There is a lot of confusion between slang, buzzwords, corporate jargon and industry specific jargon. Let’s take a look at each of these categories of terms for a clearer understanding.
Slang are vocabulary words or phrases that are used within particular groups or in particular decades, age groups or time periods. By the type of slang others use, we can tell where they are from, what line of work they are in, maybe what company they work for or even their age! Let’s see how this works by reviewing the other categories of words, returning to slang at the end of this post.
Terms we use within our company are called corporate jargon. We can freely use these jargon with others on our team, but when we move to other teams we have to be careful because some jargon are particular to teams.
There are also words used within a profession. Those who have worked in more than one company are familiar with the difference between corporate jargon and industry-specific jargon. While corporate jargon is specific to a company, industry specific jargon can span between companies working in the same industry.
Jargon include words, phrases, and the dreaded acronyms. Avoid the alphabet soup of acronyms by clarifying the meanings or expansions of the acronyms when using them with colleagues not on your team or in your company, including your clients.
So, based on the industry-specific jargon we can tell what line of work someone is in and by the use of corporate jargon, we may be able to tell which company they work for.
What are buzzwords?
The next layer of words are called buzzwords. Buzzwords may be based from an industry or a company, but have made it into the mainstream population. For instance ‘ping’ is one such word. Many may say ‘ping me later’ which means to get in touch. The word ping comes from the information technology (or IT) field. Pinging happens when two electronic gadgets try to communicate with each other. Other popular places to find buzzwords are on Facebook or Twitter. Social media has coined many buzzwords like trending, hashtag, friends, unfriend, tag me, among others.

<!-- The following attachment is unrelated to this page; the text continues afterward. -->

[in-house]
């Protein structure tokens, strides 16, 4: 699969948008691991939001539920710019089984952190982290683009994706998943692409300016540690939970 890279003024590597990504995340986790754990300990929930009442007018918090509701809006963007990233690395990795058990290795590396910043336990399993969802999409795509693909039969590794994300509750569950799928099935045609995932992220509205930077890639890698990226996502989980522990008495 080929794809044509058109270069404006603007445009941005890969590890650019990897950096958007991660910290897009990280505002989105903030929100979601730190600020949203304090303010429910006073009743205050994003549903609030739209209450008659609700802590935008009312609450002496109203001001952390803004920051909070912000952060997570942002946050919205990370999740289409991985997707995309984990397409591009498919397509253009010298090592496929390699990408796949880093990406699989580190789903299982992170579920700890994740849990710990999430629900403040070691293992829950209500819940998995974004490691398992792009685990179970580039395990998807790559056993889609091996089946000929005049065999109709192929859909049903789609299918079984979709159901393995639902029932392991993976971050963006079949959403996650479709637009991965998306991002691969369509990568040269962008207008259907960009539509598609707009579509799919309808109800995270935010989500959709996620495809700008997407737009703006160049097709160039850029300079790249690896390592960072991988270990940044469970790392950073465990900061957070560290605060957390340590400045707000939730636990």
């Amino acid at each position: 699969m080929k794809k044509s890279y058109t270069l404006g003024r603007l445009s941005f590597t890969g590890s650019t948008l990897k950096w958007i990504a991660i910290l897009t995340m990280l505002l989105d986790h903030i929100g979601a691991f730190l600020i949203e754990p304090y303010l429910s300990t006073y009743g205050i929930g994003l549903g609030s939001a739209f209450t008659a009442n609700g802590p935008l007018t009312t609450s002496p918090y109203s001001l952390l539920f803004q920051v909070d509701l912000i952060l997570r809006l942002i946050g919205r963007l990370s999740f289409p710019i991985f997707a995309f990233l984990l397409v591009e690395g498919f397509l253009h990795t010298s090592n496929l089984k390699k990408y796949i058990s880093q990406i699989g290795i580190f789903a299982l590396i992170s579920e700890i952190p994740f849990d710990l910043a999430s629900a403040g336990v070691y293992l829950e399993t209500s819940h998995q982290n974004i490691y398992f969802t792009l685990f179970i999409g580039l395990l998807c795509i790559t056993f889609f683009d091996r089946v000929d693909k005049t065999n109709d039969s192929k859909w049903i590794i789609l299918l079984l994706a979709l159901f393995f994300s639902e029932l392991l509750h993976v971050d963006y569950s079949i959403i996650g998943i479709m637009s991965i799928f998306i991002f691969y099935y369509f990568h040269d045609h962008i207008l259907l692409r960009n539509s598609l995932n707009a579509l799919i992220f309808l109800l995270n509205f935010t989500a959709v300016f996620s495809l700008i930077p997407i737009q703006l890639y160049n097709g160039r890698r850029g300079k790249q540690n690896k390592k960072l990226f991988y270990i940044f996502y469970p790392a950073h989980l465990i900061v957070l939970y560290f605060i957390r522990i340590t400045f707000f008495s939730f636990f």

How about slang, again?
To end this article where we began it, let’s discuss slang. Slang words and phrases can be classified as idioms, but not all the time. While idioms typically have a wider use in the general population among many ages and groups of people, slang tends to be more targeted to an area or an age group. In some ways you can call corporate specific jargon slang because these words or phrases are useful only within a particular group of people. The reason industry specific jargon is not slang is because industry specific jargon has a longer shelf life (or span of use) than slang. Slang tends to change from month to month, season to season or year to year within the same group. Often many think of slang as the language of the teenagers. That’s why as people get older they lose touch with slang. Older people may not think of slang as proper language. Older people may not understand what is being said when younger people use slang because slang changes so quickly and often the meaning of words when used as slang is totally opposite to the actual meaning (especially for words that do exist in the dictionary). For example, “wicked” in some circles means really great or awesome or spectacular. These are slang meanings because the actual dictionary meaning means evil or sinister. As slang, someone would want to have something wicked, but when used as a normal word, no one would want something wicked.
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Slang for “How are you?”
70s – what’s happening?
80s – What’s down?
80s/90s- What’s up?, What up? Yo! How’s it hangin?
Slang for “Goodbye”
70s – Catch you on the flip side – see you later
80s – smell ya later
90s – let’s bounce
Slang for “Great” or “Amazing”
60s – funky cool (two words go together)
70s – groovy, cool, awesome
80s – gnarly, rad, radical, dope, bad, wicked
90s- awesome, da bomb
00s – sick
10s – legit
While anyone can use slang from any generation, often as people get older, they find it harder to keep up with the language of slang, and hence stick to the slang of their generation, hence dating themselves. So, sometimes by the way people use slang, we can guess their age if we know the generation their slang originated in.
In this post we have discussed some similarities and differences between slang, buzzwords, corporate jargon and industry jargon. Feel free to share your insights on this topic in the comments section below.
Jennifer Kumar, author of this post, facilitates training on Business English and cultural use of English for English as Second Language speakers in corporate and cross-cultural business environments. Whether you’re an expat in the US or working on a virtual team, we can help you, contact us today.
Phrasal verbs vs. Idioms vs. Slang
Moving from small talk to business talk
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